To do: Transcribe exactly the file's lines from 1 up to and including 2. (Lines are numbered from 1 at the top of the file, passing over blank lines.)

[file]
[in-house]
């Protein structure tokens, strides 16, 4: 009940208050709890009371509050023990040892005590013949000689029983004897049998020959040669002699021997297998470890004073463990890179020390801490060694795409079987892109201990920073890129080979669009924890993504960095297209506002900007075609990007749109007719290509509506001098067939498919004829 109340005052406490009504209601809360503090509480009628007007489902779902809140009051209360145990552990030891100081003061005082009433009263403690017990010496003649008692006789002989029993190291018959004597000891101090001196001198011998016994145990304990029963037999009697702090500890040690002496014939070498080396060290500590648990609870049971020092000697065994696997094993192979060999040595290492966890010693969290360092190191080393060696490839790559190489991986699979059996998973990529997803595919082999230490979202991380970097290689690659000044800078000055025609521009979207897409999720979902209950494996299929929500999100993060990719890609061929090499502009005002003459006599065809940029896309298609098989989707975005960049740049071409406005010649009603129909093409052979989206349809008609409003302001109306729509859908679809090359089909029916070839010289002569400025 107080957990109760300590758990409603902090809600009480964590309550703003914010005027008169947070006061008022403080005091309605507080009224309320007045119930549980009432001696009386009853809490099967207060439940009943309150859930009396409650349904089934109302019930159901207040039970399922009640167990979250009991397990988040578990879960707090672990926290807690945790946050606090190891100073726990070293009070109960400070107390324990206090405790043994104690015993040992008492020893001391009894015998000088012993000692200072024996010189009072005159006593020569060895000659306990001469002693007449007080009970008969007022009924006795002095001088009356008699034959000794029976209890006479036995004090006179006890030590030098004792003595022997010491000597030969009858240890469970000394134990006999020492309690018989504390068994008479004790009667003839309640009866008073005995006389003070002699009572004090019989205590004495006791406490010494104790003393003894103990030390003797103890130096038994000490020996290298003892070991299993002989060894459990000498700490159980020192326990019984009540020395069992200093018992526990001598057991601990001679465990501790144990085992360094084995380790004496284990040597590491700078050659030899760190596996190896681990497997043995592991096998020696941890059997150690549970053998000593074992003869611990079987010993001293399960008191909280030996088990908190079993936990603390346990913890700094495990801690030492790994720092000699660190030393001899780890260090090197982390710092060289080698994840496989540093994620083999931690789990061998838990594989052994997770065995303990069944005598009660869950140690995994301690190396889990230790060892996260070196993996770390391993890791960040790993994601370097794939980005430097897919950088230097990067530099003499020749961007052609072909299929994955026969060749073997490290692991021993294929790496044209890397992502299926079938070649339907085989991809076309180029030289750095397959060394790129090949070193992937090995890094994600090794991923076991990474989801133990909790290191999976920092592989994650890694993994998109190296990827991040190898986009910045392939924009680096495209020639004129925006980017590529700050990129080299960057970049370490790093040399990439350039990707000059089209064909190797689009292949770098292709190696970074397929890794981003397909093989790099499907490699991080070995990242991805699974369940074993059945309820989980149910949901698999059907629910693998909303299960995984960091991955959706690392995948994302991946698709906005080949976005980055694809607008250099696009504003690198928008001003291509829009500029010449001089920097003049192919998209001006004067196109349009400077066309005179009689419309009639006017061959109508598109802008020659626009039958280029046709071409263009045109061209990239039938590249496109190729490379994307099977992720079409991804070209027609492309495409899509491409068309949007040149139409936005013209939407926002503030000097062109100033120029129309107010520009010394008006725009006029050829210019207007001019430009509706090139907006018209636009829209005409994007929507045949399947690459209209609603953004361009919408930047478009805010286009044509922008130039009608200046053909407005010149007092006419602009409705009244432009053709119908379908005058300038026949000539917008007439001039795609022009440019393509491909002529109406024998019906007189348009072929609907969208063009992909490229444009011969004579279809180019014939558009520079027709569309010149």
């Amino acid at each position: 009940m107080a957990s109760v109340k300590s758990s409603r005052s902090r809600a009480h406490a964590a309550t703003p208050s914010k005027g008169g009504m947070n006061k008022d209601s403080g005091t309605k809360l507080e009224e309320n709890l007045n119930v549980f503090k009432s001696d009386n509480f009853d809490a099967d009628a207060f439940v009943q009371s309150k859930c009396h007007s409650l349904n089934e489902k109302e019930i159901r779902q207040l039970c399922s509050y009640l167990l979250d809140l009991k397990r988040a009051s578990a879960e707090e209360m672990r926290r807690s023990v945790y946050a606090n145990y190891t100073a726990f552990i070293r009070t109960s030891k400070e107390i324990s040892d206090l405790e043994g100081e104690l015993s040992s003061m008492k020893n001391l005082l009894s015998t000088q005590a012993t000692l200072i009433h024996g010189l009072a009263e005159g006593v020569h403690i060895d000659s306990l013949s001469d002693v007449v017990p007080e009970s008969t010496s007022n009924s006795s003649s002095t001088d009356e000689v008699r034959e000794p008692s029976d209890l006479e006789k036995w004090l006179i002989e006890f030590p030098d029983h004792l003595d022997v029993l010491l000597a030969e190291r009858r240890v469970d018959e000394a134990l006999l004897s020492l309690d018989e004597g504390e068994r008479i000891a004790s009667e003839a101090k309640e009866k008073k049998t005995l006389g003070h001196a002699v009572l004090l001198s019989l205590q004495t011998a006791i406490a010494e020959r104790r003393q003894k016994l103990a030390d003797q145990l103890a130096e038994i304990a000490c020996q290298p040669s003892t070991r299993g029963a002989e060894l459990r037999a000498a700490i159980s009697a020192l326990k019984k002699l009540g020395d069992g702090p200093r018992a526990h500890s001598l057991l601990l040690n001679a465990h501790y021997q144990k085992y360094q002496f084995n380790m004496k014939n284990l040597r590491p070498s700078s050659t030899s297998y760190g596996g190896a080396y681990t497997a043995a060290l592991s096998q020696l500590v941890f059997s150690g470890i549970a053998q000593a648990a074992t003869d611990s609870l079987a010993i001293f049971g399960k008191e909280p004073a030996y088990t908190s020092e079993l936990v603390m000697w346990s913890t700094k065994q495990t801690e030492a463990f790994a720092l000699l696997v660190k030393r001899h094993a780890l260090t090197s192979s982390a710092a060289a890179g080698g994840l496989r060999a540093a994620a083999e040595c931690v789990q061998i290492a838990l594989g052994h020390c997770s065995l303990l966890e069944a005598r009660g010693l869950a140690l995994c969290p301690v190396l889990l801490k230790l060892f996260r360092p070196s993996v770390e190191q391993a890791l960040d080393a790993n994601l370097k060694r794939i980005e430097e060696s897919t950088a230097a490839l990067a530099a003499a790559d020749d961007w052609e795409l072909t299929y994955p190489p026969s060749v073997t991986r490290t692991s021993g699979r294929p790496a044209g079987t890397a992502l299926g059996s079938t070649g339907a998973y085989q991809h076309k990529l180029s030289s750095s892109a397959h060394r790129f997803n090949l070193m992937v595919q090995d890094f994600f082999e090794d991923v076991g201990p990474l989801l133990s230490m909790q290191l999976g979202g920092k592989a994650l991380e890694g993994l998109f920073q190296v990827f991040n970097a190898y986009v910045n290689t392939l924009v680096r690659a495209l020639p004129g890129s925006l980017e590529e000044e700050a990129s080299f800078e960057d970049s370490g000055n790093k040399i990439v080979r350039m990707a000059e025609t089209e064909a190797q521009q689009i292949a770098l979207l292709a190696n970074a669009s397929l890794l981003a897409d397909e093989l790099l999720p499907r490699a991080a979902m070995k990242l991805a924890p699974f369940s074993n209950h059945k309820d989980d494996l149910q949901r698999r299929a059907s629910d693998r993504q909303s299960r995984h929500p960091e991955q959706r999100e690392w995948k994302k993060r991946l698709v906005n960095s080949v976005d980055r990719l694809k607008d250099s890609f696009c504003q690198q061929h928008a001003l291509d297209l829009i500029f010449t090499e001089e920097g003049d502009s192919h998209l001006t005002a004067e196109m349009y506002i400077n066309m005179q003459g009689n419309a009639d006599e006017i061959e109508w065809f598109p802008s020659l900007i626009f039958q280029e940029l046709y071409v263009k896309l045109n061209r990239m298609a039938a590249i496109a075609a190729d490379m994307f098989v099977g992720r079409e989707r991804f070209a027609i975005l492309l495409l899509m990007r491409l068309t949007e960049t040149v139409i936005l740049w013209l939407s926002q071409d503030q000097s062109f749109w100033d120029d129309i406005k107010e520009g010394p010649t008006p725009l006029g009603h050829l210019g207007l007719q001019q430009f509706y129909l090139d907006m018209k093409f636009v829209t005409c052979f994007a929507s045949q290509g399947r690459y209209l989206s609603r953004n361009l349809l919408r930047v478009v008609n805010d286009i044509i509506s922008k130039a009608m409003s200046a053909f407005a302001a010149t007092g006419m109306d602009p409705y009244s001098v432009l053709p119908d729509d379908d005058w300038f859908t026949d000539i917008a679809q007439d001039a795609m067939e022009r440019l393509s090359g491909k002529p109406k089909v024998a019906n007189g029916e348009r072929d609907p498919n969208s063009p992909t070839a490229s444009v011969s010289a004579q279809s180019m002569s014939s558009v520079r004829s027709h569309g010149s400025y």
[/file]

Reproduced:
[in-house]
């Protein structure tokens, strides 16, 4: 009940208050709890009371509050023990040892005590013949000689029983004897049998020959040669002699021997297998470890004073463990890179020390801490060694795409079987892109201990920073890129080979669009924890993504960095297209506002900007075609990007749109007719290509509506001098067939498919004829 109340005052406490009504209601809360503090509480009628007007489902779902809140009051209360145990552990030891100081003061005082009433009263403690017990010496003649008692006789002989029993190291018959004597000891101090001196001198011998016994145990304990029963037999009697702090500890040690002496014939070498080396060290500590648990609870049971020092000697065994696997094993192979060999040595290492966890010693969290360092190191080393060696490839790559190489991986699979059996998973990529997803595919082999230490979202991380970097290689690659000044800078000055025609521009979207897409999720979902209950494996299929929500999100993060990719890609061929090499502009005002003459006599065809940029896309298609098989989707975005960049740049071409406005010649009603129909093409052979989206349809008609409003302001109306729509859908679809090359089909029916070839010289002569400025 107080957990109760300590758990409603902090809600009480964590309550703003914010005027008169947070006061008022403080005091309605507080009224309320007045119930549980009432001696009386009853809490099967207060439940009943309150859930009396409650349904089934109302019930159901207040039970399922009640167990979250009991397990988040578990879960707090672990926290807690945790946050606090190891100073726990070293009070109960400070107390324990206090405790043994104690015993040992008492020893001391009894015998000088012993000692200072024996010189009072005159006593020569060895000659306990001469002693007449007080009970008969007022009924006795002095001088009356008699034959000794029976209890006479036995004090006179006890030590030098004792003595022997010491000597030969009858240890469970000394134990006999020492309690018989504390068994008479004790009667003839309640009866008073005995006389003070002699009572004090019989205590004495006791406490010494104790003393003894103990030390003797103890130096038994000490020996290298003892070991299993002989060894459990000498700490159980020192326990019984009540020395069992200093018992526990001598057991601990001679465990501790144990085992360094084995380790004496284990040597590491700078050659030899760190596996190896681990497997043995592991096998020696941890059997150690549970053998000593074992003869611990079987010993001293399960008191909280030996088990908190079993936990603390346990913890700094495990801690030492790994720092000699660190030393001899780890260090090197982390710092060289080698994840496989540093994620083999931690789990061998838990594989052994997770065995303990069944005598009660869950140690995994301690190396889990230790060892996260070196993996770390391993890791960040790993994601370097794939980005430097897919950088230097990067530099003499020749961007052609072909299929994955026969060749073997490290692991021993294929790496044209890397992502299926079938070649339907085989991809076309180029030289750095397959060394790129090949070193992937090995890094994600090794991923076991990474989801133990909790290191999976920092592989994650890694993994998109190296990827991040190898986009910045392939924009680096495209020639004129925006980017590529700050990129080299960057970049370490790093040399990439350039990707000059089209064909190797689009292949770098292709190696970074397929890794981003397909093989790099499907490699991080070995990242991805699974369940074993059945309820989980149910949901698999059907629910693998909303299960995984960091991955959706690392995948994302991946698709906005080949976005980055694809607008250099696009504003690198928008001003291509829009500029010449001089920097003049192919998209001006004067196109349009400077066309005179009689419309009639006017061959109508598109802008020659626009039958280029046709071409263009045109061209990239039938590249496109190729490379994307099977992720079409991804070209027609492309495409899509491409068309949007040149139409936005013209939407926002503030000097062109100033120029129309107010520009010394008006725009006029050829210019207007001019430009509706090139907006018209636009829209005409994007929507045949399947690459209209609603953004361009919408930047478009805010286009044509922008130039009608200046053909407005010149007092006419602009409705009244432009053709119908379908005058300038026949000539917008007439001039795609022009440019393509491909002529109406024998019906007189348009072929609907969208063009992909490229444009011969004579279809180019014939558009520079027709569309010149």